This is in response to the game's blurry resolution. The main difficulty came, once more, from Unity. The team at Pixel Reef, which gained access to a devkit in "mid-2022," did upgrade to the new version of the engine. Due to working on a custom rendering pipeline, however, the transition to Unity was "a pain," even if the added features were worth the effort. Chahi says the team is working on a patch aimed at increasing resolution to "get the best of both worlds."

The Light Brigade originally used reprojection to make up for frame rate issues.

Funktronic Labs

The hardware specs of Sony's headset, alongside the PS5's horsepower, allow developers to use the high-fidelity Steam VR versions of their games as the base for ports. This was the initial intent for Hellsweeper, as mentioned, but also the starting point for The Light Brigade.

"We had the Steam version of the game with effects like shadows, bloom, and HDR turned on, and we brought that version onto the PS VR2," says Eddie Lee, designer and co-founder of Funktronic Labs. "So, technically, it was a matter of massaging it so it passes VRC," the latter being a virtual reality checklist of technical requirements that each game must pass.

Despite having no shortage of power to draw from, meeting the necessary performance and visual thresholds without the help of rendering features is a challenge. On launch, The Light Brigade used reprojection. But the first major update replaced it with a native resolution of 90Hz instead.

Many PS VR2 games use reprojection, a rendering technology that artificially generates frames to boost framerate. With it, 60 FPS can be reprojected to 120Hz, for example, but this results in blurry images, especially when looking at objects up close (like bringing an apple to your face in Horizon: Call of the Mountain to recover health). It can also cause dizziness. Fast Travel Games, the developer behind Vampire: The Masquerade - Justice, acknowledged this issue in November with the intent of addressing it on a later patch.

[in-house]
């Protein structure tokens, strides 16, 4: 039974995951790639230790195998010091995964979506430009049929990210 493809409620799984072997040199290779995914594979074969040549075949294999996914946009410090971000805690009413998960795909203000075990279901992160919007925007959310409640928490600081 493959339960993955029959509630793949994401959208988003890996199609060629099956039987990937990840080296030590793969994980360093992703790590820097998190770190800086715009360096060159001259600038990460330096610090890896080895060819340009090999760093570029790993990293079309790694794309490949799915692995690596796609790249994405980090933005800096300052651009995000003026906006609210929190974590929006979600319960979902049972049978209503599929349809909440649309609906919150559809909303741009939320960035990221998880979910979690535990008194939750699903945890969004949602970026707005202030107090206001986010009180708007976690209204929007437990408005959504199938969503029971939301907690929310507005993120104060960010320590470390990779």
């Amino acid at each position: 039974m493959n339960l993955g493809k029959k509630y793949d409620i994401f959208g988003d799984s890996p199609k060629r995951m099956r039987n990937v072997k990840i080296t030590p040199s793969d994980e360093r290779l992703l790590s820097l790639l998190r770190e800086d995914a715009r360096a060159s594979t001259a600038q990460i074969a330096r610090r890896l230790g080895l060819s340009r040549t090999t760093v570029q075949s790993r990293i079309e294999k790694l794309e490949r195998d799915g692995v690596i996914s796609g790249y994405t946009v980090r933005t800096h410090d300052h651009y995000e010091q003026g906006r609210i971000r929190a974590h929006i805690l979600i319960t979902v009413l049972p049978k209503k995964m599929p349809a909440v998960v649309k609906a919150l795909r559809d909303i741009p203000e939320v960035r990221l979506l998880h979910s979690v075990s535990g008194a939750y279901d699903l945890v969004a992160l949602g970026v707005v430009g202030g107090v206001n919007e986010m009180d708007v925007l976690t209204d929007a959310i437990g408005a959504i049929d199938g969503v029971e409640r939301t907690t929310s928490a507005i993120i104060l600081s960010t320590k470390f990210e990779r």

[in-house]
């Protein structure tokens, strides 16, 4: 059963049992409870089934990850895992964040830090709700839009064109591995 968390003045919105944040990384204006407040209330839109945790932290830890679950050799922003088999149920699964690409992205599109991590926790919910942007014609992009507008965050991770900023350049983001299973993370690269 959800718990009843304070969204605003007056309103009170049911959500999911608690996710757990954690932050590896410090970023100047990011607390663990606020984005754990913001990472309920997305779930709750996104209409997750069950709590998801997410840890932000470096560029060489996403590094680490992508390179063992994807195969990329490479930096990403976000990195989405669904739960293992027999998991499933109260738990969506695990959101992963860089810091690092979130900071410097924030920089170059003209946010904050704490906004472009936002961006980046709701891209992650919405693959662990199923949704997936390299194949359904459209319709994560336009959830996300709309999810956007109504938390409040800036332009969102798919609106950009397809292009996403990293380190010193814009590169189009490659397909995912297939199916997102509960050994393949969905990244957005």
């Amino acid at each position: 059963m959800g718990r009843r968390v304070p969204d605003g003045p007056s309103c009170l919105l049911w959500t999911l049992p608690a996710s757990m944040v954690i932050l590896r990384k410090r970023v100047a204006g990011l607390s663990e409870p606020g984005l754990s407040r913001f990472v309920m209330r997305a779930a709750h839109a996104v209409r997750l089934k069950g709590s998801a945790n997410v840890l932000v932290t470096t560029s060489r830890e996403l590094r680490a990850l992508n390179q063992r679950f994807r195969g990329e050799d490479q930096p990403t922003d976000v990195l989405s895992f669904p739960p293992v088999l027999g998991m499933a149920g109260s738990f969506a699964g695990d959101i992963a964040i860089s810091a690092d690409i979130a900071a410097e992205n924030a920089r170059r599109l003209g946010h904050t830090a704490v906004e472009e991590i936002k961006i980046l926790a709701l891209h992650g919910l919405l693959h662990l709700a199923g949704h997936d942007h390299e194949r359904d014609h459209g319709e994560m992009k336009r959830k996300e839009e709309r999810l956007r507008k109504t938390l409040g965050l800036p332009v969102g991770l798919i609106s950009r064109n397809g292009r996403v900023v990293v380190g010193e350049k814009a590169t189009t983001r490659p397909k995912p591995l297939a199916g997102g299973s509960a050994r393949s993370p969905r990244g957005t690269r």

Foveated rendering proved difficult to add in Vampire: The Masquerade - Justice.

Fast Travel Games

However, a studio spokesperson told Inverse a few weeks later via email — sent minutes after sharing the same statement on X (formerly Twitter) — that this was a "miscommunication." The game targets 120Hz, but sometimes uses reprojection to reach said target. As of now, the studio doesn’t have the bandwidth to work on delivering other refresh rate options.

Keon Van den Steen, game producer of Hubris, said in a Reddit AMA that there are future improvements on the headset's reprojection system in the works. But for the time being, developers are faced with hard decisions.

It took Martin Griffiths, engine programmer for No Man's Sky, around four months to enable Foveated Rendering. A patch released in July for Switchback VR had a similar result, introducing Foveated Rendering (as well as Flexible Scaled Rasterization and Temporal Anti-Aliasing) to increase resolution. Both games were part of the PS VR2's launch lineup.

Hectic Feedback From PlayStation

"It's super annoying to do these VRCs.”

Funktronic Labs

Other projects have been ever trickier. Games like Phasmophobia, Madison VR, Behemoth, and Bulletstorm VR are just a few of dozens of delayed titles throughout 2023. While it's hard for studios to share specifics, some reveal general insight into what VRC with Sony entails.

"It's super annoying to do these VRCs because it's a bunch of scenarios like, with your left controller, hold X while plugging and unplugging the headset 20 times while holding start," says The Light Brigade's Eddie Lee. "All these crazy scenarios that no normal gamer would do. But then you have to make sure that your experience is solid against the stuff a consumer would do. PlayStation doesn't want users to have a bad experience, right? Because it represents the brand."

Lee says Sony has been nothing but supportive. The company included The Light Brigade in the PS VR2’s release lineup and promoted it ever since. Lee is also grateful his studio can hire a porting engineer who's dedicated full-time to going through all these requirements, a privilege not every small studio has.

"Sony is very focused on player comfortableness, maybe even more so than other platforms."

Funktronic Labs

Robert Gordon, principal engineering manager at Schell Games who worked on Among Us VR, says Sony did add some additional steps to the certification process. Given the studio's experience with both PS VR and PS VR2, these steps weren't as crucial, but still require consideration, especially for newer devs in the space.